Things to Watch Tuesday

    Things to Watch Tuesday

    The DI chimes in with an election morning endorsement of Connie Champion, Dan Tallon and, again, Susan Mims: "While many have lined up behind UI senior Jeff Shipley, we view it as more important for a candidate to substantively represent student and community interests than to merely be a student."

    Here's some numbers to watch for until the numbers that matter come out at closing time:

    Turnout: Our benchmark is record low 1999: 7,842 Iowa City voters. The early voting is barely half the already low `99 level: 1065 in the box vs. 2017 a decade ago. You might even want to look at the 5,914 voters from October 1979, the record-high primary. We might be hard pressed to top that.

    Turnout by precinct: That's the ball game in Iowa City, but 1999 doesn't work for comparison because the lines are different. (Especially precinct 6. In the 1990s that was a campus precinct; in the 2000s it's a senior-heavy east side area.) Look at 2003, the only city election under the present lines with relatively low turnout. Then look at the 2008 presidential election. Basically, if you don't see presidential numbers in the key student precincts, you know how this will turn out. Precincts 3, 5, 11 and 19 are student-dominated. 20, 21 and 22 have significant student populations, but 22 is also home for Terry Dickens and Susan Mims.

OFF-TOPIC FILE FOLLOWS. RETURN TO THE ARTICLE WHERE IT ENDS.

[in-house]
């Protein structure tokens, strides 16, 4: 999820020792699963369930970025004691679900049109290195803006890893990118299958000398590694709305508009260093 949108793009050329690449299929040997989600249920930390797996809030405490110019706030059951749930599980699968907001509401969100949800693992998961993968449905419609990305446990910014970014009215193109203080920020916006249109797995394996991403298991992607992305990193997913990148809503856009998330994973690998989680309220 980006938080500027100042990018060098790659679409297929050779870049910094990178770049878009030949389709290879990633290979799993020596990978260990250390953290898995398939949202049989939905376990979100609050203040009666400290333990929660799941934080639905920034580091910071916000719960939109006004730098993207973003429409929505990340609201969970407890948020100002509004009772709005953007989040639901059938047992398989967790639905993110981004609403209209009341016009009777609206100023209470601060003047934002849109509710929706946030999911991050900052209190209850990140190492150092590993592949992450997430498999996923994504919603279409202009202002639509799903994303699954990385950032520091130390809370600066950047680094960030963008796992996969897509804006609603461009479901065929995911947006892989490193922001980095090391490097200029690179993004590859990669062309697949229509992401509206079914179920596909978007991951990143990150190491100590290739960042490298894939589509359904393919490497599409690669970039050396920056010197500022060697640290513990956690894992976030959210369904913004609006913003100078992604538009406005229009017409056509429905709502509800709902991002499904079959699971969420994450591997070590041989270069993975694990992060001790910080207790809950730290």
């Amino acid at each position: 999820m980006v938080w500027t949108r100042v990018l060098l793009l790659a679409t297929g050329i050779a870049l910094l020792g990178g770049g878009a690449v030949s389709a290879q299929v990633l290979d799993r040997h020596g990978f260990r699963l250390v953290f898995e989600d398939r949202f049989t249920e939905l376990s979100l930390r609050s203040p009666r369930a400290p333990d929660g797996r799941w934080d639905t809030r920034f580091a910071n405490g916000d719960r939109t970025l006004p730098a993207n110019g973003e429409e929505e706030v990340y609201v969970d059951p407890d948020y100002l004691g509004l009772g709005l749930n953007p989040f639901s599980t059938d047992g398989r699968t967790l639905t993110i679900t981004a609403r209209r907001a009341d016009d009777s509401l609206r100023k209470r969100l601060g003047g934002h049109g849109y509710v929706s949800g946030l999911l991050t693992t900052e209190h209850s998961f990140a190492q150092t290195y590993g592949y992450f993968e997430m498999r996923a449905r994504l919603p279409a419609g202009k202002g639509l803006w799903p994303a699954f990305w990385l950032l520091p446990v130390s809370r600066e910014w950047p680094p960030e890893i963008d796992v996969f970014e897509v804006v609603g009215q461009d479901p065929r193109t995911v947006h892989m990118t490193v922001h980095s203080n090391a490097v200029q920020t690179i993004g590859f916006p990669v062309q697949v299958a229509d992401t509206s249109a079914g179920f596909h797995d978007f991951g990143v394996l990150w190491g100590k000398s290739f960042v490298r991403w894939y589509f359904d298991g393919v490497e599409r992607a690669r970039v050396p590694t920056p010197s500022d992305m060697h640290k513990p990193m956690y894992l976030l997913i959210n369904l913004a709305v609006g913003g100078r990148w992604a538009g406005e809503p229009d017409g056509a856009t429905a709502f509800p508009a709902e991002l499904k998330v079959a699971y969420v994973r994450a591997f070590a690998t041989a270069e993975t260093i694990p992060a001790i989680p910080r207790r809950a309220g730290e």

The Southeast Side: Watch turnout in 12, 14 and 15. How will that play in the Champion-McCallum Race?

    University Heights: By all accounts this is the hot spot in the county. Don Baxter notes:
    "The pro-rezoning/density group can be remembered by the male candidates first letters of their last names coincide with the first letters of our town 'slogan', 'Height of Good Living', plus all the women candidates: Haverkamp, Giese, Laverman, From, Yeggy and Moore."

    UPDATE: 9:00 turnout is only 435, less than 1 percent and less than half of 1999. Factoid: the four core student precincts (3,5, 11, 19) have seen a total -- a TOTAL! -- of three voters.

    UPDATE 2: 11:00 Iowa City turnout is 933 (1.93%). In the first 4 1/2 hours, Precinct 5 at the UI Library has seen ZERO VOTERS. And it turns out 1985 actually had lower turnout than 1999--but we're below even that.